The United States’ love affair with the sport utility vehicle is not a phenomenon that has been seen to the same extent around the world. Crossovers, SUVs – you name it, we love our big vehicles.
As a rule, small and functional vehicles haven’t sold well here – if they are functional, we like them big. That just so happens to be the opposite of what the Focus C-Max has to offer.
In Europe, the multi-purpose van (MPV) is a big segment. While the U.S has fallen in and out of love with minivans, manufacturers apparently think we are ready to embrace them.
Toyota has rolled out the Prius V and Ford is joining the fray with the decidedly more attractive Focus C-Max. The move is part of a plan to globalize the Focus, with the same model sold in different markets across the globe.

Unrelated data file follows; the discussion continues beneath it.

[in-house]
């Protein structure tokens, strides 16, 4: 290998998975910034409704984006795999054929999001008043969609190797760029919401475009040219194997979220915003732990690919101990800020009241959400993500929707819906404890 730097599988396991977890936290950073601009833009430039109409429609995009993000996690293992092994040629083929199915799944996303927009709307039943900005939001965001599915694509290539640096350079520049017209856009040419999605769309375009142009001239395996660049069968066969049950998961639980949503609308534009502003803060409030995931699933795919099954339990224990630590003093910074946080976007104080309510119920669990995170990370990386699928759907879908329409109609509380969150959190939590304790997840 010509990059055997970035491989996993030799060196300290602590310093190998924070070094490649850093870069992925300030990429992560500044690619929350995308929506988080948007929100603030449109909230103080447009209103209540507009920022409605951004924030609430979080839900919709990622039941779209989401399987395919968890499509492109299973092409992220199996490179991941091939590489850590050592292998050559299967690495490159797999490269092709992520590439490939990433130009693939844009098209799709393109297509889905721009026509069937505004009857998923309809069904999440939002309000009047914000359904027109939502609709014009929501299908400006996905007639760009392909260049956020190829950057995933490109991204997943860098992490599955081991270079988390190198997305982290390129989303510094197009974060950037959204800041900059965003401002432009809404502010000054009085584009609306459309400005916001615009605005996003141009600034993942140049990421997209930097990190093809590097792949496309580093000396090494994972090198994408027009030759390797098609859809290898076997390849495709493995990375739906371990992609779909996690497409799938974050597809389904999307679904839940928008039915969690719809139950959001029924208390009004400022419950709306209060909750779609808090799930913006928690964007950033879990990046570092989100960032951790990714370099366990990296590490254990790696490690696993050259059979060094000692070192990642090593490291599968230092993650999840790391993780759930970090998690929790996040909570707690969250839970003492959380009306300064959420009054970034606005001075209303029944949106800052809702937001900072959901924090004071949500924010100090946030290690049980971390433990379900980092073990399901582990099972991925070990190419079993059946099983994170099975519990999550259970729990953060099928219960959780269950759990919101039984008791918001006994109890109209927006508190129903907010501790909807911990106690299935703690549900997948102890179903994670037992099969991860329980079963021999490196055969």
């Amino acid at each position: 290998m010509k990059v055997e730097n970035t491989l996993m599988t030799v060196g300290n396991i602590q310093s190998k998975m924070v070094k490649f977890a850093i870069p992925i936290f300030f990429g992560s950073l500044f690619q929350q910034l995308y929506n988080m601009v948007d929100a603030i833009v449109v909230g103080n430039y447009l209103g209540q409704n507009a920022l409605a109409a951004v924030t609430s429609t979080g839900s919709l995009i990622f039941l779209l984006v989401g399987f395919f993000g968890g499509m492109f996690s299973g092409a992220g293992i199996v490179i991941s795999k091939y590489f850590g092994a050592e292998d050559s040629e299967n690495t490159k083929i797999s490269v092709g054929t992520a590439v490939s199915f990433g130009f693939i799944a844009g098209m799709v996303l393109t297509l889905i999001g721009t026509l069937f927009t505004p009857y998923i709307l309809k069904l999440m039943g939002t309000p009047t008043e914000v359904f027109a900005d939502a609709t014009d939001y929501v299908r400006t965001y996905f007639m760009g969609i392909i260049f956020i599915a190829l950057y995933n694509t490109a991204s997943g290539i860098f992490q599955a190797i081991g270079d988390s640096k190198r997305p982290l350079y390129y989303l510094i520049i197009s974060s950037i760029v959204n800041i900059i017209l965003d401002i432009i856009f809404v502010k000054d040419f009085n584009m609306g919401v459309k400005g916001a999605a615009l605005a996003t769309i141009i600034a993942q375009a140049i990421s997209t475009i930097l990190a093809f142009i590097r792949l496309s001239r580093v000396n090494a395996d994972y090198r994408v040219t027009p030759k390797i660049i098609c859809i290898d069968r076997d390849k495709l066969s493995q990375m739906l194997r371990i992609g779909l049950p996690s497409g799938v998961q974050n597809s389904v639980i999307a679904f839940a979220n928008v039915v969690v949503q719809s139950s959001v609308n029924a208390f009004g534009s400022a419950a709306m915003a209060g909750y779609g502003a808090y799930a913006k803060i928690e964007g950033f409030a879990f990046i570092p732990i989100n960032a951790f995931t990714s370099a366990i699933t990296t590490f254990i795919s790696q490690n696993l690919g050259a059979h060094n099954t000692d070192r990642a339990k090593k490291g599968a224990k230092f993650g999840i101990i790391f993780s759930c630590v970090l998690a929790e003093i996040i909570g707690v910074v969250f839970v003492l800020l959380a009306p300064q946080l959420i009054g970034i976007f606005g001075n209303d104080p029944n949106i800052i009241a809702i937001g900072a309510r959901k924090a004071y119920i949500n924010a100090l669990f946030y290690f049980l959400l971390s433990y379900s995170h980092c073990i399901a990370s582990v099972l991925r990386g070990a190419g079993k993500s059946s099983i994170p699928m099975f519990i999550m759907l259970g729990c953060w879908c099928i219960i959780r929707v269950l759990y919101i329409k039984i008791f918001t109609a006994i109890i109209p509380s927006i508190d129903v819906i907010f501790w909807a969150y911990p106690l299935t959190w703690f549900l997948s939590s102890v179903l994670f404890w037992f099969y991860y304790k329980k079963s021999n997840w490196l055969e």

As such, the car looks to be very similar to the Grand C-Max offered in Europe. And that’s a good thing – in essence, it is a small minivan with Focus cues. That makes it far more attractive than any minivan currently on the market. It is set to compete against the Mazda5 and Toyota Prius V.
For C-Max duty the rear end has been lengthened and designed to accommodate two extra passengers, albeit small ones. With a total of 7 passengers, Ford refers to the Focus C-Max as a 5+2. We can see why – the rear area is only really suitable for children or adults for a short period of time. However, the ability to carry more in a pinch is a nice bonus.
Ford intends the C-Max to be targeted at young Generation Y families with small children. The sliding doors offer practicality and there is a nice amount of luggage space with the third-seat down.
Pricing is expected to to top out at around the base price of the C-Max’s more traditionally-sized competitors like the Toyota Sienna and Honda Odyssey. With Ford’s high technology and a more stylish package, it is hoping it can sway a few customers from its bigger rivals. Is Ford looking ahead to a potentially big market with the C-Max? We’ll see when the Focus C-Max goes on sale this year as a 2012 model.